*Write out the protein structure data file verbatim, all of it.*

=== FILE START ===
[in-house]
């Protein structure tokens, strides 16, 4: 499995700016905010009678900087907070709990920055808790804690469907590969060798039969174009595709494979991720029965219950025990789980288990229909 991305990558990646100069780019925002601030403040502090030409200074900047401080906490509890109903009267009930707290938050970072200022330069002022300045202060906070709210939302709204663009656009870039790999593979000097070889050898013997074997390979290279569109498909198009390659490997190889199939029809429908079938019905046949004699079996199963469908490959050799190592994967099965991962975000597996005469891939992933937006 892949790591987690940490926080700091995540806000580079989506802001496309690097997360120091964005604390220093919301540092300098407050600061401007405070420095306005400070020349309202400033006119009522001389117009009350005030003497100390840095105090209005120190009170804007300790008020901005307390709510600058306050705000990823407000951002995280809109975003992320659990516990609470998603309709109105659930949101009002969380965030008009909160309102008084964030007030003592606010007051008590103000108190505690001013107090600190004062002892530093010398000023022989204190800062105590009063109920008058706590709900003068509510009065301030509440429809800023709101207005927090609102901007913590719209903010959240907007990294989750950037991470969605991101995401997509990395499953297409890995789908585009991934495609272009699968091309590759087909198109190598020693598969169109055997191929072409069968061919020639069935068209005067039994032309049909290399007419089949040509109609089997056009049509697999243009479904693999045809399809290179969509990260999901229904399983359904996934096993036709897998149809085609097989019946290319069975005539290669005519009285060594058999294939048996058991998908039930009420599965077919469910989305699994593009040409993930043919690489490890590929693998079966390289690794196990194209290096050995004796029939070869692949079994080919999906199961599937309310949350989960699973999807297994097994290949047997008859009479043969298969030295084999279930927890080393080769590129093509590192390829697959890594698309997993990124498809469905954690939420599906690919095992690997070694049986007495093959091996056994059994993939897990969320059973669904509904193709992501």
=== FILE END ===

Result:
[in-house]
């Protein structure tokens, strides 16, 4: 499995700016905010009678900087907070709990920055808790804690469907590969060798039969174009595709494979991720029965219950025990789980288990229909 991305990558990646100069780019925002601030403040502090030409200074900047401080906490509890109903009267009930707290938050970072200022330069002022300045202060906070709210939302709204663009656009870039790999593979000097070889050898013997074997390979290279569109498909198009390659490997190889199939029809429908079938019905046949004699079996199963469908490959050799190592994967099965991962975000597996005469891939992933937006 892949790591987690940490926080700091995540806000580079989506802001496309690097997360120091964005604390220093919301540092300098407050600061401007405070420095306005400070020349309202400033006119009522001389117009009350005030003497100390840095105090209005120190009170804007300790008020901005307390709510600058306050705000990823407000951002995280809109975003992320659990516990609470998603309709109105659930949101009002969380965030008009909160309102008084964030007030003592606010007051008590103000108190505690001013107090600190004062002892530093010398000023022989204190800062105590009063109920008058706590709900003068509510009065301030509440429809800023709101207005927090609102901007913590719209903010959240907007990294989750950037991470969605991101995401997509990395499953297409890995789908585009991934495609272009699968091309590759087909198109190598020693598969169109055997191929072409069968061919020639069935068209005067039994032309049909290399007419089949040509109609089997056009049509697999243009479904693999045809399809290179969509990260999901229904399983359904996934096993036709897998149809085609097989019946290319069975005539290669005519009285060594058999294939048996058991998908039930009420599965077919469910989305699994593009040409993930043919690489490890590929693998079966390289690794196990194209290096050995004796029939070869692949079994080919999906199961599937309310949350989960699973999807297994097994290949047997008859009479043969298969030295084999279930927890080393080769590129093509590192390829697959890594698309997993990124498809469905954690939420599906690919095992690997070694049986007495093959091996056994059994993939897990969320059973669904509904193709992501």